Central to the Battle School in Ender’s Game are the Games; mock-battles fought between armies in a zero-gravity arena where combatants try to win by eliminating their opponents. When Ender is given his own army, he messes with conventional tactics by deciding that the enemy’s gate is down, and not across. Cardinal directions are completely arbitrary in zero gravity, so it makes little sense to be beholden to them. This reframes the battlefield; Ender’s army gets an advantage since they’re able to approach their opponents from unexpected angles. It’s Ender’s grasp of three-dimensional space, among other things, that makes him a formidable commander. Up and down are relative.
The central gimmick of Gravity Rush is your ability to mess with gravity. With the press of a button, Kat is able to float off the ground, and another tap sends her hurtling in that direction until she hits something, at which point that something is now the ground she’s standing on. It’s a dizzying affair, flying around this steampunk town and walking upside down on bridges and the like. It became slightly less dizzying, however, when I realized I wasn’t flying around; rather, I was falling.
I know this might seem obvious, but it is a decidedly different approach to the game. We’re used to flying in games; that’s a motion that’s easily translatable. Maybe not flying like Superman, but flying with a jetpack or flying a plane or spaceship. Thus when using Kat’s powers, the translation in my mind is that I’m flying, and I try to adjust as such (and I can’t). Once I think about it as if I’m falling wherever I’m going, though, the movement becomes more familiar and I’m better able to guide Kat through the air.
In essence, to play Gravity Rush well, I’ve gotta stop thinking ‘normally’ and get myself to see Kat as falling, not flying. Basically, I gotta reframe my point of view — the enemy’s gate is down. It’s a really fun part of Gravity Rush, because there are times when my brain goes back to ‘default’ and I’ve gotta remind myself that I’m falling. The game wants you to speak its gravity-based language, which often means having to ignore other telltale signs of which way is up.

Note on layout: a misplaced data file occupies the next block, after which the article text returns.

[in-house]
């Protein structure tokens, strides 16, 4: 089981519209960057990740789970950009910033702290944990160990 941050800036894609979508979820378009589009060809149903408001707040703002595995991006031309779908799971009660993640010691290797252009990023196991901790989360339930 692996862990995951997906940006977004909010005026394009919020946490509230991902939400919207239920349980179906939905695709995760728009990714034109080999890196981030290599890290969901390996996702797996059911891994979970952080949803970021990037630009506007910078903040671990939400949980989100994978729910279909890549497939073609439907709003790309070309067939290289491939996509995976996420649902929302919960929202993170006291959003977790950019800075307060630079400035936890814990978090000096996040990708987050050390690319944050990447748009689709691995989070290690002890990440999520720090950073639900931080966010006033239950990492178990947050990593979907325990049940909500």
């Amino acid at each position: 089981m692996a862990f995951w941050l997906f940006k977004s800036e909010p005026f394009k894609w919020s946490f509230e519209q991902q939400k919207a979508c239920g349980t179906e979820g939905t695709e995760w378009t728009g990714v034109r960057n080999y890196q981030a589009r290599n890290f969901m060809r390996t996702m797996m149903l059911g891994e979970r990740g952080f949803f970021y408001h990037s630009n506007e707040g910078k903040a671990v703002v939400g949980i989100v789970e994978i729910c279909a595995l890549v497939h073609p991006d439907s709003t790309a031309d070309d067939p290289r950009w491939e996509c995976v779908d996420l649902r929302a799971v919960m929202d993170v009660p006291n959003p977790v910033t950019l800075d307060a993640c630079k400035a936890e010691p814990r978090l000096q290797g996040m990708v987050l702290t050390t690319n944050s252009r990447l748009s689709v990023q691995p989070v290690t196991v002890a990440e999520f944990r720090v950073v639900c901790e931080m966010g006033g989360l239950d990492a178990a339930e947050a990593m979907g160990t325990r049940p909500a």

Thinking differently is a really fun exercise, and it’s really neat when games force you to do so. Portal is a first-person game that gives you a portal gun. You go in one portal and out the other — simple. You go fast in one portal you go fast out the other; vertical velocity is transferred to horizontal, depending on where the portals are. To solve the puzzles in the game, you’ve gotta use these portals to your advantage, often in some really wild ways. It’s no small detail that GLaDOS, the AI who’s setting up these tests for you, compliments you by saying that “now you’re thinking with portals.” You gotta think with portals to get through.
I like games, and I like having to learn to think the way a game wants you to think. When playing Kerbal Space Program I had to think like a rocket scientist, Catherine had me dreaming in block puzzles. Naturally, I think there’s so much more room in games to really cut wild. I want a strategy game that takes place in proper three-dimensional zero-gravity space, complete with being able to reorientate ships and the like. I want puzzle games that really cut wild with ideas of physics and force you to think way outside the box. It’s a hurdle to overcome, sure, when getting the hang of a game, but it’s such a fun feeling. Games, particularly video games, are access to a virtual world and the sky’s the limit with what you could do there. And sometimes, that sky is where gravity happens to be pulling you.